Esurance MLB Awards to name top starter, regardless of league
By Mark Newman
Now that Dallas Keuchel of the Houston Astros and Jake Arrieta of the Chicago Cubs have earned BBWAA Cy Young Awards in their respective leagues, just one starting pitcher in all of Major League Baseball is about to be recognized as the best in 2015, regardless of league. Watch MLB Network and MLB.com at 8 p.m. ET on Friday to see the winners of 18 categories, including Best Starting Pitcher, in the Esurance MLB Awards.
The increased overall offensive output in 2015, combined with a pitching leaderboard that ranked among the best since 1968's "Year of the Pitcher" magnifies the strong overall performance of your 13 nominees. Here are the Best Starting Pitcher candidates at mlb.com/awards:
The Esurance MLB Awards annually honor Major League Baseball's greatest achievements as part of an industry-wide balloting process that includes five components, each of which accounts for 20 percent of the overall vote: media, front-office personnel, retired MLB players, fans at MLB.com and Society for American Baseball Research (SABR) voters.
"It's an honor [to vote in the MLB Awards], and I'm looking forward to it," said Hall of Fame right-hander John Smoltz, no stranger to baseball's accolades season.
"I'm sure there will be some debate that comes out of it, and I'm excited to be one of those judges that helps create the debate."
In addition to Best Starting Pitcher, individual awards will go to the Best Major Leaguer, Everyday Player, Rookie, Defensive Player, Breakout Player, Bounceback Player, Manager, Executive, Social Media Personality and Postseason Performer.
Winners will also be recognized for the year's best offensive play, defensive play, Moment, single-game performance, Social Media Post, Celebrity Fan, Fan Catch, Interview, TV call, radio call, Player-Fan Interaction, Video Board Moment and Trending Topic.
The Manager and Executive awards will be announced during the Winter Meetings. Best Video Board Moment, Trending Topic, Interview and Social Media Personality will be announced on MLB social platforms on Friday. The other 18 awards will be announced on Friday's show, which is hosted by Brian Kenny and Dan Plesac. The Esurance MLB Awards decide the best of the best from Opening Day through the end of the World Series -- spanning the start and end of baseball.
Deciding on one starting pitcher out of the 13 candidates is a formidable task, given the remarkable performances in both leagues. Overall MLB batting average (.254), on-base percentage (.317), slugging (.405), OPS (.721) and ERA (3.95) increased to 2011-12 levels. That is the backdrop for what the top starters have accomplished -- and the comparisons to 1968 speak further volumes.
For the first time since Dwight Gooden of the Mets (1.53) and John Tudor of the Cardinals (1.93) did so 30 years ago, MLB had multiple pitchers with ERAs under 2. Greinke finished at 1.66 and Arrieta at 1.77. Clayton Kershaw didn't miss it by much, at 2.13.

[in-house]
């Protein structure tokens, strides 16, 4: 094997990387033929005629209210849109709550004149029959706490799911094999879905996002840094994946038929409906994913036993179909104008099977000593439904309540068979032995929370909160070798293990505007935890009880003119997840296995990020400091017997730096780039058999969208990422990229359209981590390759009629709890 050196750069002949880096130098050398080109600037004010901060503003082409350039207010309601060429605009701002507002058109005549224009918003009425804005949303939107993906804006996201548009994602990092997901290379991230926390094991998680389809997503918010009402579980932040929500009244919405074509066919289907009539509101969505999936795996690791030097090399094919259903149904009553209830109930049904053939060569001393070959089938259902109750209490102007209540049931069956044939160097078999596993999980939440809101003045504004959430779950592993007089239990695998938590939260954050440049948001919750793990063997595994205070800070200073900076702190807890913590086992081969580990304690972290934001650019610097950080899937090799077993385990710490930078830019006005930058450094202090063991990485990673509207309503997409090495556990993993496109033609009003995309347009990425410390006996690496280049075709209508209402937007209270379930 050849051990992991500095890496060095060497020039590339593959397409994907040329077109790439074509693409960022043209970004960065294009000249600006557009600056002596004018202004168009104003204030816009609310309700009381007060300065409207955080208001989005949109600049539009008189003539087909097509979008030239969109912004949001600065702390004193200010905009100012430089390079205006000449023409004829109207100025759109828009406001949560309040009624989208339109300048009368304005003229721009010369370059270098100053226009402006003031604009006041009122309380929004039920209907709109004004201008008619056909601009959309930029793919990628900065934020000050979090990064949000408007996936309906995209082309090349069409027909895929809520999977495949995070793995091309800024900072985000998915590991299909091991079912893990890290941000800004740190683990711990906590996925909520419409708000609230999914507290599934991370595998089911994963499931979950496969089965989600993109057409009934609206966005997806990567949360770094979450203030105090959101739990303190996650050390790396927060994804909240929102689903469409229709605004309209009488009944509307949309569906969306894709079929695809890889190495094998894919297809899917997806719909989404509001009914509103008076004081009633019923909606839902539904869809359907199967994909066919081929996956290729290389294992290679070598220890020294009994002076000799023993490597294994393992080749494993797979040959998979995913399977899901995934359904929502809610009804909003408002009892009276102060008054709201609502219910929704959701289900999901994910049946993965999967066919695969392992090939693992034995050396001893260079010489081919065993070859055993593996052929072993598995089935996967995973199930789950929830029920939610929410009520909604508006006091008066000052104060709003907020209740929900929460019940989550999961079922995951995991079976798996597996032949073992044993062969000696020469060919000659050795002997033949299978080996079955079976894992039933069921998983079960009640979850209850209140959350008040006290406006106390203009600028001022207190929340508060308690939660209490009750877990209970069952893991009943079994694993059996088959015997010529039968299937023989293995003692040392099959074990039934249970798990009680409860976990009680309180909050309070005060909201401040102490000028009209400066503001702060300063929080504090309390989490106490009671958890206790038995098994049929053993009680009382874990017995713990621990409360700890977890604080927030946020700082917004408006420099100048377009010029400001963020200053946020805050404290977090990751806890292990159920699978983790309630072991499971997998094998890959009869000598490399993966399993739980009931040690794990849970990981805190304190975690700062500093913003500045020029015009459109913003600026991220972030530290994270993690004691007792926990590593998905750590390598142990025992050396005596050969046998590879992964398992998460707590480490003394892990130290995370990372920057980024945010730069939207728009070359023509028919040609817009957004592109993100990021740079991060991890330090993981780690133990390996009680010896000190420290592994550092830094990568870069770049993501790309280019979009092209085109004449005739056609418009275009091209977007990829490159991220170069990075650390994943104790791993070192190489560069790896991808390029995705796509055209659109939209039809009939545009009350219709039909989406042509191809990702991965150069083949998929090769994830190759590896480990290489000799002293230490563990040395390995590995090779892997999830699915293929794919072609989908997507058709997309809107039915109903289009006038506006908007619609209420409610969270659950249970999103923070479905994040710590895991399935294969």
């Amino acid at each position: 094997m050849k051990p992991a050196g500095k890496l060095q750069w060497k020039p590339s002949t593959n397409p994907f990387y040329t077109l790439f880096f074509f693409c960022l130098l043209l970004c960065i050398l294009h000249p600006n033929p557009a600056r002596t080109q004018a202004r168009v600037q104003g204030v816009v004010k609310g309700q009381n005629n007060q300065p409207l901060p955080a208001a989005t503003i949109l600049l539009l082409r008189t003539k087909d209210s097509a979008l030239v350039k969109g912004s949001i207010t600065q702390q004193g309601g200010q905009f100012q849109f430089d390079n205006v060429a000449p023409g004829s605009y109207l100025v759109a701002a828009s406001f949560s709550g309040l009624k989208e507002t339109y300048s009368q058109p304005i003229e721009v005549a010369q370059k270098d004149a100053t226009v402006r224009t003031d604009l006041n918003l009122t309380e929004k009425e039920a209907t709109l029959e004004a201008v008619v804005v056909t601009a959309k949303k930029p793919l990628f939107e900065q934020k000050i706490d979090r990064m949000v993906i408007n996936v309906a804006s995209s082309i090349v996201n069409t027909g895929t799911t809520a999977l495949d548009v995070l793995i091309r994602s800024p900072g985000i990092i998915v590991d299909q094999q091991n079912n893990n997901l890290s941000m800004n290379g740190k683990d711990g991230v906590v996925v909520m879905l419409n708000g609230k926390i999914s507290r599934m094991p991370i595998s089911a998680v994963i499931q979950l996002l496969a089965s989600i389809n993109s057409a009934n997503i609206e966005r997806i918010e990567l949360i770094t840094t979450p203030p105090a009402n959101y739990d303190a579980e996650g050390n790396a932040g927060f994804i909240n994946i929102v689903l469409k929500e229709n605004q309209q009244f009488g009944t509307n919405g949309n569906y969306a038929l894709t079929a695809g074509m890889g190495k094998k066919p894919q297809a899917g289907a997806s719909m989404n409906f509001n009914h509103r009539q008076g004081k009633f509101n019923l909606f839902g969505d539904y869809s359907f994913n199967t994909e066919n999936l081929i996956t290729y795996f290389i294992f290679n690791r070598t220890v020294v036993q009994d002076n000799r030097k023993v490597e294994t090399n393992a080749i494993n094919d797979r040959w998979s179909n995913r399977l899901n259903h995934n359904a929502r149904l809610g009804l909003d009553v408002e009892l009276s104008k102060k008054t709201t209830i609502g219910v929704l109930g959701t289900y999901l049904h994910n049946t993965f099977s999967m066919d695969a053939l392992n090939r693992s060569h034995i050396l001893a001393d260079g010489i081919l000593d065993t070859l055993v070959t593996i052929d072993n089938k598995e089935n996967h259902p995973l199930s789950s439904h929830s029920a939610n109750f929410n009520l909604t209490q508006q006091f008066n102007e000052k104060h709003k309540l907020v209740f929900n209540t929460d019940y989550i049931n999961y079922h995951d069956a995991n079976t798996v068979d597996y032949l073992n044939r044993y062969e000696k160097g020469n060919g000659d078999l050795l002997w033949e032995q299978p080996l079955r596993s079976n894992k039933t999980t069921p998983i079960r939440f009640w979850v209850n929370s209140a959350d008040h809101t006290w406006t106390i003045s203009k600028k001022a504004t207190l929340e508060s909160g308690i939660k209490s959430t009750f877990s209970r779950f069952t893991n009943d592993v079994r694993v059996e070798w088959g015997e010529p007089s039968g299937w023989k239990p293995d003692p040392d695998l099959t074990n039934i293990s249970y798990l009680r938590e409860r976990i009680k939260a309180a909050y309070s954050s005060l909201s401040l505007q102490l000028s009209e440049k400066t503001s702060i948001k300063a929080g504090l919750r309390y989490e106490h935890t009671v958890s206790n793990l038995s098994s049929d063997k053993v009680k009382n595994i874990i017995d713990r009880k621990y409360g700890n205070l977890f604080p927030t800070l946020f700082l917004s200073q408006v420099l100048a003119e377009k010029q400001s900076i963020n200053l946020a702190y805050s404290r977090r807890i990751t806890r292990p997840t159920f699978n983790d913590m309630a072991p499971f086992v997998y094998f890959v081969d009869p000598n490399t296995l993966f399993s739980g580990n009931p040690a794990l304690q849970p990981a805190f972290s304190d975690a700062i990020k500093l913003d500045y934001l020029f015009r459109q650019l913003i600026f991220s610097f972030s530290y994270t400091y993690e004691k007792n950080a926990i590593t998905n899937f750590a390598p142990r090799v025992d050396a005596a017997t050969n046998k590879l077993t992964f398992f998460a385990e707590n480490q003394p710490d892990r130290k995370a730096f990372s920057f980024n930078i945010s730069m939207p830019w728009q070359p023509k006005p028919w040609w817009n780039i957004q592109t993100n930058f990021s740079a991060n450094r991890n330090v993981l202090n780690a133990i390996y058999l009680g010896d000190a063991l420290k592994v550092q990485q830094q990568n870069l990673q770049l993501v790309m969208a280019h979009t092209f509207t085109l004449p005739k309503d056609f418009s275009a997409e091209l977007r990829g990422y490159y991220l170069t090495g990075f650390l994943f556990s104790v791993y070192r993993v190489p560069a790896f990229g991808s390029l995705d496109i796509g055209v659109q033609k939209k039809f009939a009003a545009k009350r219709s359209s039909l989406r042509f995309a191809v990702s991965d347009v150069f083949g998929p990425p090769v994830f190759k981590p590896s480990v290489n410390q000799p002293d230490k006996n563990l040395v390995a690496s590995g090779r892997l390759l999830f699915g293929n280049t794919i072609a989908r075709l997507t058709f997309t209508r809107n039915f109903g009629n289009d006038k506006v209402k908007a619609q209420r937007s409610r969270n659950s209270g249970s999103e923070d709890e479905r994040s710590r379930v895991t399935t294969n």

In 1968, Gibson established the modern ERA record of 1.12, and he was one of seven starting pitchers who were under 2. MLB lowered pitching mounds after that season to increase offense. The only two seasons since then in which three or more starters posted sub-2 ERAs came in '71 (Tom Seaver, Vida Blue and Wilbur Wood) and '72 (Luis Tiant, Gaylord Perry, Steve Carlton and Gary Nolan). Entering this season, the Gooden-Tudor combo in '85 marked the only occasion of multiple sub-2 ERAs since '73.
MLB also finished the regular season with five starting pitchers having posted a WHIP below 1, the most by pitchers who were exclusively starters since 1968. Greinke (0.84), Arrieta (0.86), Kershaw (0.88), Scherzer (0.92) and deGrom (0.98) accomplished the feat. Bumgarner (1.01), Keuchel and Matt Harvey (each 1.02) were among many nominees close behind.
In 1968, Baltimore left-hander Dave McNally's 0.84 WHIP led a group of nine pitchers (eight regular starters) below 1. Gibson was right behind at 0.85.
Kershaw has won the Best Starting Pitcher category each of the past two years, topping Bumgarner of the rival Giants in a two-horse race in 2014, 42.5 percent to 38.2. Kershaw also finished right behind Detroit's Justin Verlander in the '11 balloting. Although Kershaw finished strong this season, the award path is far less clear, especially given Greinke's dominance within the same rotation.
Plus, if you like wins, each league had a 20-game winner: Arrieta with 22 (and a no-hitter to boot) and Keuchel with 20. Arrieta had the best second-half ERA in Major League history, and Keuchel was the picture of consistency for a resurgent Houston club. They each led their teams into the postseason and earned the win in the Wild Card Game presented by Budweiser.
If you like no-hitters, then how about Scherzer? He threw two of them, and one came in his final start of the season -- with 17 strikeouts.
The Giants might not have repeated, but Bumgarner certainly carried over his dominance in 2015, with an 18-9 record and 234 strikeouts. And who can forget Sale's record-tying stretch of eight starts with at least 10 strikeouts?
Mark Newman is enterprise editor of MLB.com. Read and join other baseball fans on his MLB.com community blog. This story was not subject to the approval of Major League Baseball or its clubs.